I broke up with Helen in December 2003. I hated myself and I never wanted to date again. I hid myself behind Brand New and their second album, Deja Entendu. Three months later one of my flatmates, Emily, fell for me because I liked Death Cab for Cutie and I'd finally shaved my beard. I fell for her because I was lonely and confused. It was never going to last, but I wasn't worried about that because three weeks later she went back to America. We kept in contact for a while, but it didn't take long for her to accuse me of being lazy and uncommunicative and for me to agree.

In my second year of university, I started expanding in emo. Up until now, I'd found one branch of this genre-spanning genre and stuck with it, but now I started to spread out. I went back to emo's roots and found myself For Want Of by Rites of Spring, the band who started all of this. I got myself tracks by the big name emo bands of the 90s: Braid, Joan of Arc, Mineral, The Appleseed Cast, American Football and Cap'n Jazz to name a few. None of it really seemed to stand out above the rest. I got a few more Texas is the Reason songs, and reminded myself I still needed to buy their album (I got it earlier this year; it's fantastic).

No, my second year at uni was not a breakthrough year for me musically. It was more a solidification of the past four years. My third year of uni is when I made the next big step.

I download a lot of music. I mean, legally. I go to places like purevolume.com and download anything and everything that looks interesting. This means that my music folder is made up of thousands of tracks I've never heard, or listened to once and forgotten about, by bands I'd swear I've never even heard of. So every now and then I load up my mp3 player with these songs and start listening until something leaps out at me. It's through this method I discovered British Sea Power a few years after everyone else, and it's through this method I discovered The Appleseed Cast.

It was night. I was walking home from a game of Dungeons and Dragons through sludge that so wished it could have been snow, but never had the chance, and Fight Song started playing, followed by Steps and Numbers. I was in love again. These two songs didn't leave my mp3 player for a month or two at least and if you check my charts you'll see that over a year later, they're both still at the top.They went everywhere with me and when I didn't go anywhere, they were playing on my computer. I bought Low Level Owl: Volume 1 and fell in love with that too. There's nothing as calming as the oh so simple Bird of Paradise on LLO:1. I'm sure you're all far too aware of how much I still love The Appleseed Cast. I've got all their albums now, except Lost Songs, which kinda doesn't really count maybe.

It was around this time that I also discovered Sigur Rós, through their latest album Takk. I'd heard of Sigur Rós, but I always had this idea that they were some sort of mild pop band: something I wouldn't hate, but not something that would interest me. So when I heard reviews of Takk describing these epic masterpieces, I thought I'd better check it out.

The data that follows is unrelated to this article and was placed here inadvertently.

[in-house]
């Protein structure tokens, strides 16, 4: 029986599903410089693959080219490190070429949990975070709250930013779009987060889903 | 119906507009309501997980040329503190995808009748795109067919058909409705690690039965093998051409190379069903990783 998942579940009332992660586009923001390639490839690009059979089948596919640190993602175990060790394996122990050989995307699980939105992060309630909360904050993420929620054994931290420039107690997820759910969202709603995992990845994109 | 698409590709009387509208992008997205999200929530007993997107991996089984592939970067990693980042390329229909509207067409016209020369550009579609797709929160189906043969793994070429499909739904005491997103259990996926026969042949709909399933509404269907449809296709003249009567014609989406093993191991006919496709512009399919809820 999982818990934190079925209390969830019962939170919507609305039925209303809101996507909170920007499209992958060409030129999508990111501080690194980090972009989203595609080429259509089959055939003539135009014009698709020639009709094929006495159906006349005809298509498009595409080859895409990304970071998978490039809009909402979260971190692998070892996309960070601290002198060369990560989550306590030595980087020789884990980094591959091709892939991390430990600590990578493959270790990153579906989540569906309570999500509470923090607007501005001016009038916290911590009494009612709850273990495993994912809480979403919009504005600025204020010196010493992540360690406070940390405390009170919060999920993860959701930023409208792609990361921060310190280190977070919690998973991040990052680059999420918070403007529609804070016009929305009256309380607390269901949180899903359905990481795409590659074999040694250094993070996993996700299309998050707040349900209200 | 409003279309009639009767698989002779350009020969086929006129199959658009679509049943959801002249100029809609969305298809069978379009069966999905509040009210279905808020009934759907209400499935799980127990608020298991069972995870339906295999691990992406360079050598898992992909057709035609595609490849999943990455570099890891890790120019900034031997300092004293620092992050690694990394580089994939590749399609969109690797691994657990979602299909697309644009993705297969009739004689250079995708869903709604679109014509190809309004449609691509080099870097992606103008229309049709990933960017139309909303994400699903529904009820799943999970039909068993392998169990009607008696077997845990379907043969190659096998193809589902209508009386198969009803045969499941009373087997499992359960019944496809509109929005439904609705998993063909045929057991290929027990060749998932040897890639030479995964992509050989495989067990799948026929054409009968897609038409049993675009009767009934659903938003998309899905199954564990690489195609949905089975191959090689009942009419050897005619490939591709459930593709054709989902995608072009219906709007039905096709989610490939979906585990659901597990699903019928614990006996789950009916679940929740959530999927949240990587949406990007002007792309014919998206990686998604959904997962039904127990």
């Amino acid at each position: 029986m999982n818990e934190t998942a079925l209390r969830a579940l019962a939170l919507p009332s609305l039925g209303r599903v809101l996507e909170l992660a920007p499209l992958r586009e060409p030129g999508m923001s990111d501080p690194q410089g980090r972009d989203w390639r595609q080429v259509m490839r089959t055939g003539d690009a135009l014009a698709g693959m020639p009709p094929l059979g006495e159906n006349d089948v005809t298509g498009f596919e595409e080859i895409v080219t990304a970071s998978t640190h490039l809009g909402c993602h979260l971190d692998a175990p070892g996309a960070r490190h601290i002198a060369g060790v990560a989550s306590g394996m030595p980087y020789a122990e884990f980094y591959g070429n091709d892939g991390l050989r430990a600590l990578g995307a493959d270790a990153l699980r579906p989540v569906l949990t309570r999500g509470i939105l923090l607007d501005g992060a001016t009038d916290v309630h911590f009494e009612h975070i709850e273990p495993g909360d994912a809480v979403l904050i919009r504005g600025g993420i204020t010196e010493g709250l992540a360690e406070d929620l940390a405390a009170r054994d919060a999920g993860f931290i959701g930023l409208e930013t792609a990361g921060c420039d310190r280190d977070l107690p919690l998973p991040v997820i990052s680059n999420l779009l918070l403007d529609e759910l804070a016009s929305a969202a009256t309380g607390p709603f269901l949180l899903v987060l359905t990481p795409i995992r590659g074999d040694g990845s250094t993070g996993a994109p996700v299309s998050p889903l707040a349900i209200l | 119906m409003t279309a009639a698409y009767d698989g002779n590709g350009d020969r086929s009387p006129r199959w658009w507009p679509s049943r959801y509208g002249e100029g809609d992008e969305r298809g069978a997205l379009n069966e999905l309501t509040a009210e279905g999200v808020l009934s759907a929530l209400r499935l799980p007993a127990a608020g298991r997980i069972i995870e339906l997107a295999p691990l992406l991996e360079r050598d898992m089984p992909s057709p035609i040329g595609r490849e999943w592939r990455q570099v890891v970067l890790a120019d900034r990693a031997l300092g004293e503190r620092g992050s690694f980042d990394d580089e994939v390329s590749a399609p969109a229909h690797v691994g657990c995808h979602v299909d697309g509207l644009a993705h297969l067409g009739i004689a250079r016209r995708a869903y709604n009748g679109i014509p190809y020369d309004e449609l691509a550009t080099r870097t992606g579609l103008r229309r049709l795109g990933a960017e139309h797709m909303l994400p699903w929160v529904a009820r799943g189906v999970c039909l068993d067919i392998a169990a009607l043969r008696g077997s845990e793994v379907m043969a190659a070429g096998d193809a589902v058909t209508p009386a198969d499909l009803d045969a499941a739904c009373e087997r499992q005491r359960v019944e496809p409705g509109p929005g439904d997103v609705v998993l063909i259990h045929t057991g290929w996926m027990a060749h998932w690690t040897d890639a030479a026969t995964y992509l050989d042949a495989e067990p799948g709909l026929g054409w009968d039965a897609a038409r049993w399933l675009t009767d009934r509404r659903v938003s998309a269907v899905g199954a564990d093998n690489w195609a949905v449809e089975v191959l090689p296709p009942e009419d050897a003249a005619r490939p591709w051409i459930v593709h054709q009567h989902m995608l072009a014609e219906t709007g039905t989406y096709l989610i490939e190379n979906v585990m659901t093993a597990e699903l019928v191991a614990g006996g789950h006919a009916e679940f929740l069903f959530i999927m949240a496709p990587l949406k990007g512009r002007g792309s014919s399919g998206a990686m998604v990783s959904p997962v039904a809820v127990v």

Oh man was it good. I'm so glad I found these guys after I found The Appleseed Cast. While of course I valued the musical talents of the bands I listened to, more often than not it was the lyrics I was more interested in. The Appleseed Cast taught me that the music could be just as important and engrossing as the lyrics. And so, starting with The Appleseed Cast and Sigur Rós, I began to explore the world of .

I like post-rock. There's a dude on livejournal, goes by the name of Charlatantric, through whom I discovered loads of excellent post-rocking bands. But I'm never going to be able to write about post-rock like I write about emo, for one simple reason: It kinda all sounds the same, doesn't it? I mean, it all sounds great, but my untrained ears wouldn't be able to tell the difference between an Explosions in the Sky track and, say, one by Yndi Halda, Caspian or This Will Destroy You. Sometimes, when I've got work a-needs doing or I want some backgroundy music on while I read, I'll set up a post-rock playlist. If it's just on in the background then the next time I really notice it, I can't tell who's playing. I mean, I can recognise a few of the first Explosions In The Sky tracks I got, and of course there's always Laura's Levodopa, but beyond that its all just one nice blur. Levodopa, for those of you who haven't heard it yet, is by far the single greatest piece of post-rock ever made.

As well as a mild interest in post-rock, these days I'm skirting around the edges of the scene. Possibly; I'm not really sure what genres apply here. I'm talking about bands like The Shins, Death Cab For Cutie (I got The Photo Album about five years ago, but I only really fell in love with them when I first heard Plans), Snow Patrol, Broken Social Scene, British Sea Power... pretty much: if it could be used on the soundtrack to The O.C., I'm probably going to like it, or like some other stuff by that band.

So thats it for now. Sometime when I feel like it I might do My Life In Music: The School Years and My Life In Music: Bands Not Yet Mentioned That Totally Rock. I'm going to leave you now with a recommendation for an artist I've been listening to a fair bit recently. If you're a fan of The Postal Service (and why wouldn't you be?), I strongly recommend you check out this Immoor dude. You'll like it, I promise.
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Commentaires

  • C26000

    very cool history, a bit similar to mine , but I started with Nu Metal and found the emo because someone in audiogalaxy told me that deftones were emo metal :S. I still call them emo nu metal , hehehe :).

    2 mars 2007, 5h44m
  • donrosa

    A very interesting read, but: Why's Levodopa the single best post rock track you heard? It's not that I don't approve of your choice, it's one of the finest tracks indeed. I just find this somewhat irreproducible, as I could spontanously name several other Laura songs I'd prefer over this one. Still, just out of curiosity: What does it make a stand out song for you?

    16 avr. 2007, 22h11m